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Help People Find What
They Don’t Know
Hao Ma
16-10-2007
CSE, CUHK
Questions
• How many times do you search
every day?
• Have you ever clicked to the 2nd
page of the search results, or 3rd,
4th,…,10th page?
• Do you have problem to choose
correct words to represent your
search queries?
• ……
Goal of a Search Engine
• Retrieve the docs that are “relevant” for the
user query
– Doc: file word or pdf, web page, email, blog, book,...
– Query: paradigm “bag of words”
– Relevant ?
• Subjective and time-varying concept
• Users are lazy
Query
Analysis
• Selective queries are difficult to be composed
• Web pages are heterogeneous, numerous
and changing frequently
Results
 Web search is a difficult, cyclic process
User Needs
• Informational – want to learn about something
(~40%)
SVM
• Navigational – want to go to that page (~25%)
Cuhk
• Transactional – want to do something (~35%)
– Access a service
– Downloads
– Shop
Haifa weather
Mars surface images
Canon DC
• Gray areas
– Find a good hub
Car rental in Finland
– Exploratory search “see what’s there”
Queries
• ill-defined queries
– Short
• 2001: 2.54 terms avg
• 80% less than 3 terms
– Imprecise terms
– 78% are not modified
• Wide variance in
– Needs
– Expectations
– Knowledge
– Patience: 85% look at 1
page
Different Coverage
Google vs Yahoo
Share 3.8 results in the top 10 on avg
Share 23% in the top 100 on avg
In summary
Current search engines incur in many difficulties:
 Link-based ranking may be inadequate: bags of words
paradigm, ambiguous queries, polarized queries, …
 Coverage of one search engine is poor, meta-search
engines cover more but “difficult” to fuse multiple sources
 User needs are subjective and time-varying
 Users are lazy and look to few results
Two “complementary” approaches
Web Search Results Clustering
&
Query Optimization
How important?
Totally, at least 8 papers published at SIGIR and
WWW each year, recently!
Web Search Results Clustering
Web-snippet
An interesting approach
The user has no longer to browse through tedious pages of results,
but (s)he may navigate a hierarchy of folders whose labels give
a glimpse of all themes present in the returned results.
Web-Snippet Hierarchical Clustering
 The folder hierarchy must be formed
 “on-the-fly from the snippets”: because it must adapt to the themes of
the results without any costly remote access to the original web pages or
documents
 “and his folders may overlap”: because a snippet may deal with multiple
themes
 Canonical clustering is instead persistent and generated only once
 The folder labels must be formed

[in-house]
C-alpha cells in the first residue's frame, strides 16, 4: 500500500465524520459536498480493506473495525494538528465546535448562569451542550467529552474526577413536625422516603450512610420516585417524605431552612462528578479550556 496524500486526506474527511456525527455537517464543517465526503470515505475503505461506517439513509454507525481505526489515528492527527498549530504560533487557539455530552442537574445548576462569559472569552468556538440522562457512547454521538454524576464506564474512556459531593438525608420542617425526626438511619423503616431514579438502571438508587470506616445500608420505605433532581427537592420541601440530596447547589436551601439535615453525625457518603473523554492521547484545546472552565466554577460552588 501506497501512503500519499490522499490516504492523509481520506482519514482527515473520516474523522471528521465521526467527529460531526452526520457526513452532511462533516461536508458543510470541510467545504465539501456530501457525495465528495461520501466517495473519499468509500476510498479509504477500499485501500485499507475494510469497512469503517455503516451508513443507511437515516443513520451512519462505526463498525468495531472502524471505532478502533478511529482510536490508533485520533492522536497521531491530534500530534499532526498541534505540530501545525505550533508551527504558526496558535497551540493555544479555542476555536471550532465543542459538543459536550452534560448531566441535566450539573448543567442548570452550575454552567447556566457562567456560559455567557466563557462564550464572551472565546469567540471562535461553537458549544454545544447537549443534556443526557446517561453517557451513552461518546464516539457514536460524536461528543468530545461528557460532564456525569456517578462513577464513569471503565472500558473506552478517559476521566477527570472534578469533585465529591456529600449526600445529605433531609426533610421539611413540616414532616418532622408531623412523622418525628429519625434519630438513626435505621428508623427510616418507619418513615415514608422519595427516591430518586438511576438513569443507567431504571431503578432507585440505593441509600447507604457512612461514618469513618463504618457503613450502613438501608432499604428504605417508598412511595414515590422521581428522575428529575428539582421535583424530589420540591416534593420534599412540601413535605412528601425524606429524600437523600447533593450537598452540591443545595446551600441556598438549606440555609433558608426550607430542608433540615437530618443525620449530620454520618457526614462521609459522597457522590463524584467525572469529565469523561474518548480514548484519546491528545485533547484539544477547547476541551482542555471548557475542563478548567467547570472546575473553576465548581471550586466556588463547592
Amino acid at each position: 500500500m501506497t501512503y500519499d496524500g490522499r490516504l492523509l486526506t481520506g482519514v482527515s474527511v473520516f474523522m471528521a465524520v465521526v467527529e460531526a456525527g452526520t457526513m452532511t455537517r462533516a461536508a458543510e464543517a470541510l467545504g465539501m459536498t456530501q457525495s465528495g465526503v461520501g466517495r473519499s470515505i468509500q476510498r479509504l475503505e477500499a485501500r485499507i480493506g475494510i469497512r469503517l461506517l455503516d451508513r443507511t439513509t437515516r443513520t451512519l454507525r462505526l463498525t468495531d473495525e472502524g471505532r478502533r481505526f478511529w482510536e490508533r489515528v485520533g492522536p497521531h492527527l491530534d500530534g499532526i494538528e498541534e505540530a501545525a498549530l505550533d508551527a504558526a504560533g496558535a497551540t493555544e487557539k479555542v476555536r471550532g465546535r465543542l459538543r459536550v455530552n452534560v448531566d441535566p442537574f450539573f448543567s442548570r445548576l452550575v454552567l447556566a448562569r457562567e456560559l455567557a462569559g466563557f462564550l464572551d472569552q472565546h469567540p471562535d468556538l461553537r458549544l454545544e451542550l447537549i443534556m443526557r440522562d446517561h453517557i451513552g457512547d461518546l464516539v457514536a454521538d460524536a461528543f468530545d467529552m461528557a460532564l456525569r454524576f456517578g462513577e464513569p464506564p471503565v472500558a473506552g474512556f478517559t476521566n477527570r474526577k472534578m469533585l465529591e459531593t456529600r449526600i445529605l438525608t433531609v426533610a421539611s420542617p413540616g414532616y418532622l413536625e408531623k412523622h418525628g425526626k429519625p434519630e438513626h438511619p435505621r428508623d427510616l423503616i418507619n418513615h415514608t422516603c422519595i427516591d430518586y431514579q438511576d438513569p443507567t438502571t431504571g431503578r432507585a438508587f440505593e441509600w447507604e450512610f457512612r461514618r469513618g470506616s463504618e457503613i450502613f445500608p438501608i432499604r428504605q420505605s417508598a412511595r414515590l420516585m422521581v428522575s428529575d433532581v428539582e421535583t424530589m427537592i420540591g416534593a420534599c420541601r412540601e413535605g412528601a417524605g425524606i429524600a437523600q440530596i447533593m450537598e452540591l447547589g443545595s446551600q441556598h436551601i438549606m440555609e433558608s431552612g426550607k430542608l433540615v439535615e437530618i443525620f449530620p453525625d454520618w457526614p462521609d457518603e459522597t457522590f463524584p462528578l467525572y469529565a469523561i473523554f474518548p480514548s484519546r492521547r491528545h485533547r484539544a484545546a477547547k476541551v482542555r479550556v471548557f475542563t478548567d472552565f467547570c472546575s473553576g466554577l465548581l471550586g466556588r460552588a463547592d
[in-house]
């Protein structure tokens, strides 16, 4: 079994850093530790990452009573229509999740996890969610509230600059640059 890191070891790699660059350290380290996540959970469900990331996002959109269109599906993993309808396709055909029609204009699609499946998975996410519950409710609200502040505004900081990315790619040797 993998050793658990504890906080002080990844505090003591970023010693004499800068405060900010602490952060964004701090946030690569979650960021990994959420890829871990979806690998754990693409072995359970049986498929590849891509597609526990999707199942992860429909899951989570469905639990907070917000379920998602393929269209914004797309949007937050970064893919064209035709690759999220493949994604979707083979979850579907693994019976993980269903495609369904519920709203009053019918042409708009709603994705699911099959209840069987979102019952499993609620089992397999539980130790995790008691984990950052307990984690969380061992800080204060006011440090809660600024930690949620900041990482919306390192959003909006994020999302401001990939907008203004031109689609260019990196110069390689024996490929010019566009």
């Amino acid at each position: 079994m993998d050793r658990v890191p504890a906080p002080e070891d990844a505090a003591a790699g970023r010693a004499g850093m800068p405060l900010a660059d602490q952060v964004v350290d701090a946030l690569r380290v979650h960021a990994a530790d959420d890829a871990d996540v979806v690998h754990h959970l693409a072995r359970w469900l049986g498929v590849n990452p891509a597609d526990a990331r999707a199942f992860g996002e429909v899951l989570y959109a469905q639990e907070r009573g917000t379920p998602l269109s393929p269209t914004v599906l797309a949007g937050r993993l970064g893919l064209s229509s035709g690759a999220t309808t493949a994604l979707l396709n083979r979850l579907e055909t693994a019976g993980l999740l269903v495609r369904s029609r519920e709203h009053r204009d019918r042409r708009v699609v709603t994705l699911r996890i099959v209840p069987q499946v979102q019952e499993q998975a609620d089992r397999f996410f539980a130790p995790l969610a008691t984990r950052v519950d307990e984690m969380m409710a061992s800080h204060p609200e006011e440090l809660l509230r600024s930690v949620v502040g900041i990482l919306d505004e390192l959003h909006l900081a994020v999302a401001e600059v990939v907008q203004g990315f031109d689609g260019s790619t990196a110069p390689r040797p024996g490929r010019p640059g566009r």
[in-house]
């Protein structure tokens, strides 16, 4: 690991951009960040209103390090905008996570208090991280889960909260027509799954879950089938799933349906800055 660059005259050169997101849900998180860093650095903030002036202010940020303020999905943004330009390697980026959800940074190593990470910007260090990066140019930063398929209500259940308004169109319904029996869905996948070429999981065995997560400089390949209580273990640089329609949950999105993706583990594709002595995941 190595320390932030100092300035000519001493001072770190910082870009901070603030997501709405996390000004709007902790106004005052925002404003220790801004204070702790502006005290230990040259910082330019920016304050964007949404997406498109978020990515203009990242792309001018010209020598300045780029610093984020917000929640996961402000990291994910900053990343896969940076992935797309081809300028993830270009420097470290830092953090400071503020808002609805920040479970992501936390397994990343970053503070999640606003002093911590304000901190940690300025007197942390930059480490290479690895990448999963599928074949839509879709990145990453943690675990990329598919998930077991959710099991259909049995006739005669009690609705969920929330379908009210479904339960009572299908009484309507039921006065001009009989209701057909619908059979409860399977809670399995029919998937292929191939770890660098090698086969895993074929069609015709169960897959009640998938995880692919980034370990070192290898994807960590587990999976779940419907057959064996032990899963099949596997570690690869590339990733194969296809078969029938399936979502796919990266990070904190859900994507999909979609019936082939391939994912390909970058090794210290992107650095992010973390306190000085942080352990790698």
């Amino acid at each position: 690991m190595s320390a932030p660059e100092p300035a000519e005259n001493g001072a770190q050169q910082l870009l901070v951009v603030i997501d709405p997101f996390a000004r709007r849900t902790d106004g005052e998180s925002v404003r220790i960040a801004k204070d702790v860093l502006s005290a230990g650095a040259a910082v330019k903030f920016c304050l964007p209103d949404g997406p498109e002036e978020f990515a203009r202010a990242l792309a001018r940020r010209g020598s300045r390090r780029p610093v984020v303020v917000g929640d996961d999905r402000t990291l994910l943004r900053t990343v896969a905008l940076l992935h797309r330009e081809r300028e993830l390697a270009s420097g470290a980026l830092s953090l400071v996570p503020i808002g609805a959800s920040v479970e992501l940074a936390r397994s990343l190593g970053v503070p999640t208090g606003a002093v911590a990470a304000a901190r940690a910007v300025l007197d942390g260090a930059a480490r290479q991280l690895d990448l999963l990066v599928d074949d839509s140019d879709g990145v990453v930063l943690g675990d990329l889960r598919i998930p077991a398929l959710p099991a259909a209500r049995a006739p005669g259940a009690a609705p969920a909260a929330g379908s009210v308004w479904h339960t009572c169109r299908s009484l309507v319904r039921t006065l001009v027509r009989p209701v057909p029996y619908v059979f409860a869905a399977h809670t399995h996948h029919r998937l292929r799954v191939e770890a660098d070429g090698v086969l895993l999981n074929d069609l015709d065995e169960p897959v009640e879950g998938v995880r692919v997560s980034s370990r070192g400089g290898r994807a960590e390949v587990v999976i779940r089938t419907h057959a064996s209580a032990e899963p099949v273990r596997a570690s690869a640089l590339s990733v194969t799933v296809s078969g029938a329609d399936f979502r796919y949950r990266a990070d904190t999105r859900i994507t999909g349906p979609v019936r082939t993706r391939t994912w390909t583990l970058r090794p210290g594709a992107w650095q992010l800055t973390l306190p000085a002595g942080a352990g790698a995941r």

 “on-the-fly from the snippets” because labels must capture the
potentially unbounded themes of the results without any costly
remote access to the original web pages or documents.
 “and be intelligible sentences” because they must facilitate the user post-
navigation
 It seems a “document organization into topical context”, but snippets are
poorly composed, no “structural information” is available for them, and
“static classification” into predefined categories would be not appropriate.
The Literature
 We may identify four main approaches (ie. taxonomy)
 Single words and Flat clustering – Scatter/Gather, WebCat, Retriever
 Sentences and Flat clustering – Grouper, Carrot2, Lingo, Microsoft
China
 Single words and Hierarchical clustering – FIHC, Credo
 Sentences and Hierarchical clustering – Lexical Affinities clustering,
Hierarchical Grouper, SHOC, CIIRarchies, Highlight, IBM India
 Conversely, we have many commercial proposals:
 Northerlight (stopped 2002)
 Copernic, Mooter, Kartoo, Groxis, Clusty, Dogpile, iBoogie,…
 Vivisimo is surely the best !
To be presented at
WWW 2005
SnakeT’s main features
2 knowledge bases for ranking/choosing the labels
• DMOZ is used as a feature selection and sentence ranker index
• Text anchors are used for snippets enrichment
 Labels are gapped sentences of variable length
• Grouper’s extension, to match sentences which are “almost the same”
• Lexical Affinities clustering extension to k-long LAs
SnakeT’s main features
• Hierarchy formation deploys the folder
labels and coverage
• “Primary” and “secondary” labels for finer/coarser clustering
• Syntactic and covering pruning rules for simplification and
compaction
• 18 engines (Web, news and books) are
queried on-the-fly
• Google, Yahoo, Teoma, A9 Amazon, Google-news, etc..
• They are used as black-boxes
Generation of the Candidate Labels
• Extract all word pairs occurring in the snippets within
some proximity window
• Rank them by exploiting: KB + frequency within
snippets
• Discard the pairs whose rank is below a threshold
• Merge repeatedly the remaining pairs by taking into
account their original position, their order, and the
sentence boundary within the snippets
Query Optimization
Disadvantages
Can we do BETTER???
Q&A
The End
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